Or had I stopped listening? Two months. New city. No writing!
It’s that stage in life, when you’re actually living a dream. You’ve got a job, you live by yourself, you’ve done up your home…
You’re also paying bills, cleaning up, cooking, running behind the handyman to stop the rain from flooding the house, learning, finally, that income is not elastic, hoping that it was…
It’s a super package. But you’re still blank. And any attempt that you make to write, is in this pathetic second person voice.
At first, I blamed the films and books that have rambled on and on about the feeling of being ‘new girl in the city’, about Mumbai being city of dreams, about how every day here is a struggle… They are all true. But when they have all been given so much expression, by so many people and mediums, there seems nothing left to think about.
It is convenient to fall into the cliché, and I told myself, yes, I feel the same way so I must be doing things right.
But this mind is not going to stay passive for long. Especially, when you’re pretty much your only company. It drives you crazy that you have no way to write it down… and you wonder… wasn’t writing something I just did? It comes naturally. It was taken for granted.
Who would think not being able to write would affect me so much? What was stopping me? After spending three days on the couch, staring out of the window at the pigeons that poop all over my balcony (that’s all they ever do, oh! The cleaning is a pain!), I realised how densensitised I had become.
All through media school, you are exposed to issues and problems. You begin to see how badly screwed up your country really is. You sift through the obvious and reach areas that are barely spoken about… And that makes you think. As horrible as it sounds, you are inspired by the deprivation. You want to do something about it. Research, write, shake up the roots… that keeps you going.
But, what happens when you start working and you actually have the opportunity to do it all? Why do you stop?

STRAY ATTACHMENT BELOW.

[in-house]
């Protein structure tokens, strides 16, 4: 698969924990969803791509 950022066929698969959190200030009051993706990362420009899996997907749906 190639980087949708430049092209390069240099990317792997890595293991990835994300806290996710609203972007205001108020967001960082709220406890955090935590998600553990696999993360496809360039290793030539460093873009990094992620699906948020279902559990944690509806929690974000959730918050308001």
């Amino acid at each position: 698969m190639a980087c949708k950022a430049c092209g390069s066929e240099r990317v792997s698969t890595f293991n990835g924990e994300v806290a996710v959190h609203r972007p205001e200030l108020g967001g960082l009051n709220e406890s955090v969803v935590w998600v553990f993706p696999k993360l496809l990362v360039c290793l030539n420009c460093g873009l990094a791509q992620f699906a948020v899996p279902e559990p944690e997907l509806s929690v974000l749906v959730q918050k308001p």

What happens is, these are all stories that land on your screen every day. They need to be edited, processed and published. That’s your job. So if I were to cringe every time someone went without food, when someone died, when someone’s home is taken away, what good can I be?
The easy thing to do then, is to ignore it. I just look at the grammar, the language, the punctuation, the style. And my job’s done. Bring on the next one.
That’s the easy thing to do. That’s not the right thing to do.
Worse still is doing all this, in this great city of struggles.
Every day, I see at least one person who not only makes me feel grateful for the life I lead, but also makes me feel ashamed.
The little girl selling accessories on the train.
The boys, not more than my brother’s age, with that distant look in their eyes, begging me to buy something from them.
The mother walking barefoot with her daughter in a crisp school uniform and polished shoes.
The mentally-ill woman who doesn’t bother to even clothe herself.
And me. In my pretty world. With my pretty problems like pigeon poop!
When I can’t face it, I just turn away and get off at the next station. It’s easy. It isn’t right.
But, something made me write today… although this post is full of voice changes and (…), and in most places, absolute discontinuity, it reminds me that, perhaps somewhere, I haven’t been fully densensitised.
That though my creativity is as good as dead at the moment, I will write again.
Not because the suffering of others inspires me. But because my own problems are too insignificant to come in the way of what I love doing the most – writing!